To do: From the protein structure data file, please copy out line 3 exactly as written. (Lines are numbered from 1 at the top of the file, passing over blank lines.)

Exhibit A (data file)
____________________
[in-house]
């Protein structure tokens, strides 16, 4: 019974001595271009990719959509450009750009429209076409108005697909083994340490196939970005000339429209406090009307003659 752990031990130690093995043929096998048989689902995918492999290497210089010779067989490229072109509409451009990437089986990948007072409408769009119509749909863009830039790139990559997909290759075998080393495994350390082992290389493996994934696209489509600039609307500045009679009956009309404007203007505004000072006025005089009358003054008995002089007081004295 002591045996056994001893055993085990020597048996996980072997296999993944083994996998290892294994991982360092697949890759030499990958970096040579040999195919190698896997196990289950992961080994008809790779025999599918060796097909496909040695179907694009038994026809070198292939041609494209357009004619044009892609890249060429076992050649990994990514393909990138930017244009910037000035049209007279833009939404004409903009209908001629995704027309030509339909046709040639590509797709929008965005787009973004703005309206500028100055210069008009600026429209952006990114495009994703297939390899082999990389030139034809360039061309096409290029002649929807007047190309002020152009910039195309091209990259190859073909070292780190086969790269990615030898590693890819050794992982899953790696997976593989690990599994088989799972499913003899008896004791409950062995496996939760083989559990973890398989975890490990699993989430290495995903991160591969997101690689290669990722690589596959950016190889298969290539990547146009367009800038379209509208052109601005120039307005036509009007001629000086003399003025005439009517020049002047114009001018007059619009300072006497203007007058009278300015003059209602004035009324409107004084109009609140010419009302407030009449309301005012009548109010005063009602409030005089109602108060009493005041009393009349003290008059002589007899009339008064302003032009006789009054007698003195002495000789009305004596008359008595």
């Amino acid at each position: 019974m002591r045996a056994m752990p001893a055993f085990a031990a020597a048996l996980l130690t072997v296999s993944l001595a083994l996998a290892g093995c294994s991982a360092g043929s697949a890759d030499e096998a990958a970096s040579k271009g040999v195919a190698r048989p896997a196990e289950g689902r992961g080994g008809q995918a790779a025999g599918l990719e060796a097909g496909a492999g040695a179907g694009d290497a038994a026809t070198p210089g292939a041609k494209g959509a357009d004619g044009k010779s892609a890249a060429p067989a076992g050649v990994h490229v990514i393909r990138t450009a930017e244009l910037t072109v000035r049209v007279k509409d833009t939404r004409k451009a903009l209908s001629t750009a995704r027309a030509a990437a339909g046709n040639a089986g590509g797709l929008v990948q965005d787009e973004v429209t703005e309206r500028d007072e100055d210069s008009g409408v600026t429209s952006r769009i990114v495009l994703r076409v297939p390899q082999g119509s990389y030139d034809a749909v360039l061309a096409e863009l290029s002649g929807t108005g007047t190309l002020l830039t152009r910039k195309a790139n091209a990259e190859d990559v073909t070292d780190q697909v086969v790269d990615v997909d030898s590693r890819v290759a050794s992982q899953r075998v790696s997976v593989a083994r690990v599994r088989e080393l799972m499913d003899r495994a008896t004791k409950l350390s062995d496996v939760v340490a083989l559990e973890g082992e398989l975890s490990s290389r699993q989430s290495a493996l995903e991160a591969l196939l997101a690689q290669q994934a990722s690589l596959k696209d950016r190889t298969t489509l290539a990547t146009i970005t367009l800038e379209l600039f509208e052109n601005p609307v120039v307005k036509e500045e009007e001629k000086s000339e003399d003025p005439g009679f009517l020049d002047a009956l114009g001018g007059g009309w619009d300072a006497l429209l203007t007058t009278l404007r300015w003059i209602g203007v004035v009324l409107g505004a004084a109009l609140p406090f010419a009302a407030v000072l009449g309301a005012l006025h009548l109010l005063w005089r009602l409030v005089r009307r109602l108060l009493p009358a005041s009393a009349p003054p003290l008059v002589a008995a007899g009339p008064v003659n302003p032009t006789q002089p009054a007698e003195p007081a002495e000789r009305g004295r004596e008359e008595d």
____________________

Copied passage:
């Amino acid at each position: 019974m002591r045996a056994m752990p001893a055993f085990a031990a020597a048996l996980l130690t072997v296999s993944l001595a083994l996998a290892g093995c294994s991982a360092g043929s697949a890759d030499e096998a990958a970096s040579k271009g040999v195919a190698r048989p896997a196990e289950g689902r992961g080994g008809q995918a790779a025999g599918l990719e060796a097909g496909a492999g040695a179907g694009d290497a038994a026809t070198p210089g292939a041609k494209g959509a357009d004619g044009k010779s892609a890249a060429p067989a076992g050649v990994h490229v990514i393909r990138t450009a930017e244009l910037t072109v000035r049209v007279k509409d833009t939404r004409k451009a903009l209908s001629t750009a995704r027309a030509a990437a339909g046709n040639a089986g590509g797709l929008v990948q965005d787009e973004v429209t703005e309206r500028d007072e100055d210069s008009g409408v600026t429209s952006r769009i990114v495009l994703r076409v297939p390899q082999g119509s990389y030139d034809a749909v360039l061309a096409e863009l290029s002649g929807t108005g007047t190309l002020l830039t152009r910039k195309a790139n091209a990259e190859d990559v073909t070292d780190q697909v086969v790269d990615v997909d030898s590693r890819v290759a050794s992982q899953r075998v790696s997976v593989a083994r690990v599994r088989e080393l799972m499913d003899r495994a008896t004791k409950l350390s062995d496996v939760v340490a083989l559990e973890g082992e398989l975890s490990s290389r699993q989430s290495a493996l995903e991160a591969l196939l997101a690689q290669q994934a990722s690589l596959k696209d950016r190889t298969t489509l290539a990547t146009i970005t367009l800038e379209l600039f509208e052109n601005p609307v120039v307005k036509e500045e009007e001629k000086s000339e003399d003025p005439g009679f009517l020049d002047a009956l114009g001018g007059g009309w619009d300072a006497l429209l203007t007058t009278l404007r300015w003059i209602g203007v004035v009324l409107g505004a004084a109009l609140p406090f010419a009302a407030v000072l009449g309301a005012l006025h009548l109010l005063w005089r009602l409030v005089r009307r109602l108060l009493p009358a005041s009393a009349p003054p003290l008059v002589a008995a007899g009339p008064v003659n302003p032009t006789q002089p009054a007698e003195p007081a002495e000789r009305g004295r004596e008359e008595d």